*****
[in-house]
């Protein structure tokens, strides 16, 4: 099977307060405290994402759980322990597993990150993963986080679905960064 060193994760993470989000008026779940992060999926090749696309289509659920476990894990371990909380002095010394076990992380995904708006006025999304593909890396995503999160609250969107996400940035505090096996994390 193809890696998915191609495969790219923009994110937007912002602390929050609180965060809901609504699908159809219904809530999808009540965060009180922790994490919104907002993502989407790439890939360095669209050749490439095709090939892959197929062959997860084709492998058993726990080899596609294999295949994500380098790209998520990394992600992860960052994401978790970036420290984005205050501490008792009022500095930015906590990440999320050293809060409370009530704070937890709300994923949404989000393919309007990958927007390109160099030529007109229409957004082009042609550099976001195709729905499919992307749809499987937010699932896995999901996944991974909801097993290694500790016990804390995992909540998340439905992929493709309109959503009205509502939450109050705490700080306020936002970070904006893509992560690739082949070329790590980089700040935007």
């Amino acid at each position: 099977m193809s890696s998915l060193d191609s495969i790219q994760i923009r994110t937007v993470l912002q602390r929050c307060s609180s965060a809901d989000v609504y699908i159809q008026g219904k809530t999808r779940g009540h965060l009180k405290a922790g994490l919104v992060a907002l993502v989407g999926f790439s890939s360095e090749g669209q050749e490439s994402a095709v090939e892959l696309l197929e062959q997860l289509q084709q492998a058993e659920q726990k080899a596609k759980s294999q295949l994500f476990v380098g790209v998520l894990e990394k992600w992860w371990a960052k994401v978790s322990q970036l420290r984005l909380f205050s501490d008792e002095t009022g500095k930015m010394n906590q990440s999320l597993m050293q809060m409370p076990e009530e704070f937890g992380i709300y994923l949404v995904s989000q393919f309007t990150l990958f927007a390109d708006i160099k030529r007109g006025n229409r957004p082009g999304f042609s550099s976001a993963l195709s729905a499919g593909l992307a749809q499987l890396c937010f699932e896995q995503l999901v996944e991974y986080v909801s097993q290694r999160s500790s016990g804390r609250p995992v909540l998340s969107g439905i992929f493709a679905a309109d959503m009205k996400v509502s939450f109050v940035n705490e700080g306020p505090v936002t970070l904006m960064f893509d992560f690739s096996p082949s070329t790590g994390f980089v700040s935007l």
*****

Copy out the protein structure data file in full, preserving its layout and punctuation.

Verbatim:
[in-house]
């Protein structure tokens, strides 16, 4: 099977307060405290994402759980322990597993990150993963986080679905960064 060193994760993470989000008026779940992060999926090749696309289509659920476990894990371990909380002095010394076990992380995904708006006025999304593909890396995503999160609250969107996400940035505090096996994390 193809890696998915191609495969790219923009994110937007912002602390929050609180965060809901609504699908159809219904809530999808009540965060009180922790994490919104907002993502989407790439890939360095669209050749490439095709090939892959197929062959997860084709492998058993726990080899596609294999295949994500380098790209998520990394992600992860960052994401978790970036420290984005205050501490008792009022500095930015906590990440999320050293809060409370009530704070937890709300994923949404989000393919309007990958927007390109160099030529007109229409957004082009042609550099976001195709729905499919992307749809499987937010699932896995999901996944991974909801097993290694500790016990804390995992909540998340439905992929493709309109959503009205509502939450109050705490700080306020936002970070904006893509992560690739082949070329790590980089700040935007």
């Amino acid at each position: 099977m193809s890696s998915l060193d191609s495969i790219q994760i923009r994110t937007v993470l912002q602390r929050c307060s609180s965060a809901d989000v609504y699908i159809q008026g219904k809530t999808r779940g009540h965060l009180k405290a922790g994490l919104v992060a907002l993502v989407g999926f790439s890939s360095e090749g669209q050749e490439s994402a095709v090939e892959l696309l197929e062959q997860l289509q084709q492998a058993e659920q726990k080899a596609k759980s294999q295949l994500f476990v380098g790209v998520l894990e990394k992600w992860w371990a960052k994401v978790s322990q970036l420290r984005l909380f205050s501490d008792e002095t009022g500095k930015m010394n906590q990440s999320l597993m050293q809060m409370p076990e009530e704070f937890g992380i709300y994923l949404v995904s989000q393919f309007t990150l990958f927007a390109d708006i160099k030529r007109g006025n229409r957004p082009g999304f042609s550099s976001a993963l195709s729905a499919g593909l992307a749809q499987l890396c937010f699932e896995q995503l999901v996944e991974y986080v909801s097993q290694r999160s500790s016990g804390r609250p995992v909540l998340s969107g439905i992929f493709a679905a309109d959503m009205k996400v509502s939450f109050v940035n705490e700080g306020p505090v936002t970070l904006m960064f893509d992560f690739s096996p082949s070329t790590g994390f980089v700040s935007l």